Perhaps, one of the most well-loved breakfast items in India is poha. It is yummy, wholesome, and satisfying. What’s even better is that poha is adaptable and may be used to make a wide variety of recipes. In fact, poha-based breakfast options are available in every region of India. Bengal has chirer polao, Gujarat has chiwda, and Indore has the well-known Indori poha (fried poha). Maharashtra, however, is lauded for its poha-based dishes.

Also Read: Poha Jalebi: Did You Know How This Bhopali Breakfast Came Into Being?

Any Maharashtrian home will have poha as a standard morning item. Among the varieties are kanda poha, dadpe poha, karwar poha, and others. These recipes are all quite good and have distinct flavours from one another. Poha can also be referred to as flattened rice, beaten rice, or parched rice.

The rice grains are parboiled before being pressed into beaten rice. These resemble dry, crisp, thin flakes that are simple to crumble or break. Flattened rice can be used in recipes that call for little or no cooking. Poha is known as phov (in Konkani), avalakki (in Kannada), aval (in Tamil and Malayalam), atukulu (in Telugu), chira (in Bengali), paunva (in Gujarati), and pauwa (in Hindi). Poha is a type of rice that has been beaten, flattened, or dried. Before being crushed into beaten rice, the rice grains undergo parboiling. These resemble thin, dry flakes that break or crumble easily. In dishes that require little to no cooking, rice can be flattened.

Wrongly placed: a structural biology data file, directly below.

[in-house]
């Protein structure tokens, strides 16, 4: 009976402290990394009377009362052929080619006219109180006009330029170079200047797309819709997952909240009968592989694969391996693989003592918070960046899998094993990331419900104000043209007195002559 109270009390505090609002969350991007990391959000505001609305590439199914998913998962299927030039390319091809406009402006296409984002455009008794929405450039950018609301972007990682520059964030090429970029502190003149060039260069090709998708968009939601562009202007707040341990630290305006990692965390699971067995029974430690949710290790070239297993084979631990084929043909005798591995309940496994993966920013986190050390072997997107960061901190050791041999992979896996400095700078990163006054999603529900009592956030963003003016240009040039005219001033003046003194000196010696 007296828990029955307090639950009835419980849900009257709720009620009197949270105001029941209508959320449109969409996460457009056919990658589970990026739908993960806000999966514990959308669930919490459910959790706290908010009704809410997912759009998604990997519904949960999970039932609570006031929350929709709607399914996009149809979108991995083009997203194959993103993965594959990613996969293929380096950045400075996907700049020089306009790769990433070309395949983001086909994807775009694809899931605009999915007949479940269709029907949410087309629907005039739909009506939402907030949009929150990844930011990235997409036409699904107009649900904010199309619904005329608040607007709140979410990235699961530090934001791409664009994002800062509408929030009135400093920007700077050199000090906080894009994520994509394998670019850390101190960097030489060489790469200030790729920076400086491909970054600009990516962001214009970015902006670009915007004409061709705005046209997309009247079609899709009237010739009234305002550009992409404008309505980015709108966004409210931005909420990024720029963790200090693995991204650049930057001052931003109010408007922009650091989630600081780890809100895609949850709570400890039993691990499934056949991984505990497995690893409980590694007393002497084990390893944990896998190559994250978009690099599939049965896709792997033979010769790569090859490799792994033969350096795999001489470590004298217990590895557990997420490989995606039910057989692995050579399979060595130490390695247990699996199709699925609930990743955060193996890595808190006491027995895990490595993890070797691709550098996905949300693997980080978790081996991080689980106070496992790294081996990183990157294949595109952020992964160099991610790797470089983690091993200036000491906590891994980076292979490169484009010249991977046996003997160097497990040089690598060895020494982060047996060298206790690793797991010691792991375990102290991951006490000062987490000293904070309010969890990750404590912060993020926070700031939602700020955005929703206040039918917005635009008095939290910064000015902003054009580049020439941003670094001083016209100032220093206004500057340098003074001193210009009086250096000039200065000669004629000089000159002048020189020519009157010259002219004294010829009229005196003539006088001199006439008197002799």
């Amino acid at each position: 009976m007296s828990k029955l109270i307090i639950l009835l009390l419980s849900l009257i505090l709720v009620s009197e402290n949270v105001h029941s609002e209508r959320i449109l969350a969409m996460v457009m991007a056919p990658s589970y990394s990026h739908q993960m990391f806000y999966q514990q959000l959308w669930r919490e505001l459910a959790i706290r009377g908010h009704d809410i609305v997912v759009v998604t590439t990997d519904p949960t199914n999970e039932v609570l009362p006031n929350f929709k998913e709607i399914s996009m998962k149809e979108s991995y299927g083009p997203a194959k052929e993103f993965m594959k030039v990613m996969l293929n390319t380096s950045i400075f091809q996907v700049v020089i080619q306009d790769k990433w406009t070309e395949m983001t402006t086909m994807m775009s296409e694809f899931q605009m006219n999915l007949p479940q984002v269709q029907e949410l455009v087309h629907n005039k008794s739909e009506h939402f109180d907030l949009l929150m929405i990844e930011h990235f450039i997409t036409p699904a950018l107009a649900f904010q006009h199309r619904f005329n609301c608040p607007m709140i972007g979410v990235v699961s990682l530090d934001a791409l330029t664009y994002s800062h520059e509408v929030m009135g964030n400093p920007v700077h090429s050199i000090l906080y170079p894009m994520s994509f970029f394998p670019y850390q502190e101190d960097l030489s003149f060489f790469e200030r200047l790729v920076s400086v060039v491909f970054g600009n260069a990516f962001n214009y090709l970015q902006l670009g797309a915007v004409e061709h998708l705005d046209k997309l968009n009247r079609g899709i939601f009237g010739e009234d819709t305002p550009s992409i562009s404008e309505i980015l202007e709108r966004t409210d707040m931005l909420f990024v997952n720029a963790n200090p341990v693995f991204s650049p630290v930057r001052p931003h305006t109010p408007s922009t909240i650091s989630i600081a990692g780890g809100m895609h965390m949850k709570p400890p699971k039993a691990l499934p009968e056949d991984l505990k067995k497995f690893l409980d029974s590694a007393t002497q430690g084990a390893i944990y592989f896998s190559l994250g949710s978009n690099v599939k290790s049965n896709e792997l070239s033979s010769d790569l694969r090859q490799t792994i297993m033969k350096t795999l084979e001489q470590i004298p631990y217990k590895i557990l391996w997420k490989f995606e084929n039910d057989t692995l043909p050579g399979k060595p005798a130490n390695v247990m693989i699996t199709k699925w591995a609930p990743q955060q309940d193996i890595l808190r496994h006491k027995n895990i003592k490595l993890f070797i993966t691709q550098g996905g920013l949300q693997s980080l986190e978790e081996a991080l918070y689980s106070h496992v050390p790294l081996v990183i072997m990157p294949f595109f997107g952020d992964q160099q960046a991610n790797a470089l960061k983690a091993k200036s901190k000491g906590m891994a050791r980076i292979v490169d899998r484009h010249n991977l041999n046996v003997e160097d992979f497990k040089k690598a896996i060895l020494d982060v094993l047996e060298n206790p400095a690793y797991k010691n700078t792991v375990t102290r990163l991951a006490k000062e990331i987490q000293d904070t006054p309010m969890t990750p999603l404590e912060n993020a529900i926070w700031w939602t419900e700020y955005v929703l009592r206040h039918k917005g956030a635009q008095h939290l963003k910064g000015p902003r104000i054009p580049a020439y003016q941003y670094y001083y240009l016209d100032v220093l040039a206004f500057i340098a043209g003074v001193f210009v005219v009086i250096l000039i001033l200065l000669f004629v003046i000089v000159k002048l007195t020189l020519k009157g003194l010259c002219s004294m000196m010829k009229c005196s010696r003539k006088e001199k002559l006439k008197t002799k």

Kanda Poha

Due to its versatility as an ingredient in both sweet and sour recipes, poha inspires an odd sense of confidence in all home cooks. This is a simple but delicious meal that you can prepare at home. This can be made as a snack or for breakfast.

Here’s the recipe for Kanda Batata Poha.

Ingredients: 

    150 gms thick poha

    1 large-sized boiled and chopped potato

    3 tbsp oil

    1 tsp mustard seeds

    1 tsp chana dal

    1 tsp urad dal

    4 chopped green chillies

    A few curry leaves

    2 finely chopped onions

    ¼ tsp turmeric powder

    Salt, to taste

    A little grated coconut 

    Finely chopped coriander leaves

    2 tsp sugar

Method: 

    First, take 1½ cups of thick poha. Rinse them in a strainer or colander under clean running water. 

    As they absorb water from a rinse in clean, fresh water, they become softer.

    Add 1 tsp each of sugar, salt, and turmeric powder to the poha as needed.

    Use a spoon or your hands to gently combine.

    In a large pan, roast 2 tablespoons of peanuts until they are crunchy. Put aside.

    Peel and cut one potato into little cubes. 

    Heat 2 to 2½ tsps of oil in the same heavy kadai or pan. 

    In oil that is only moderately heated, sauté the potatoes.

    Cook them in hot oil till crisp and brown.

    When the potatoes are crisp and light golden, remove them with a slotted spoon while draining the excess oil. 

    Along with the roasted peanuts, set aside.

    Some of the oil will still be in the same kadai. Pour ¼ tsp of mustard seeds into the heated oil. 

    Add 1 tbsp of oil and gently heat it, if there isn’t any already.

    Add ¼ tsp cumin seeds when the mustard seeds begin to sputter.

    Add ⅓ cup of finely chopped onions when the cumin seeds begin to sputter.

    Sauté the onions until they become translucent and soften.

    Now, curry leaves, 1 tsp finely chopped green chilli, and roasted peanuts.

    Add the poha and gently mix with rest of the mixture

    Put the potatoes in. Blend thoroughly. For the poha to steam for about 2 minutes over low heat, cover the pan tightly with a lid. 

    Add chopped coriander and freshly shredded coconut as a garnish. Mix gently.

    Serve your Kanda Batata Poha hot with lemon chunks.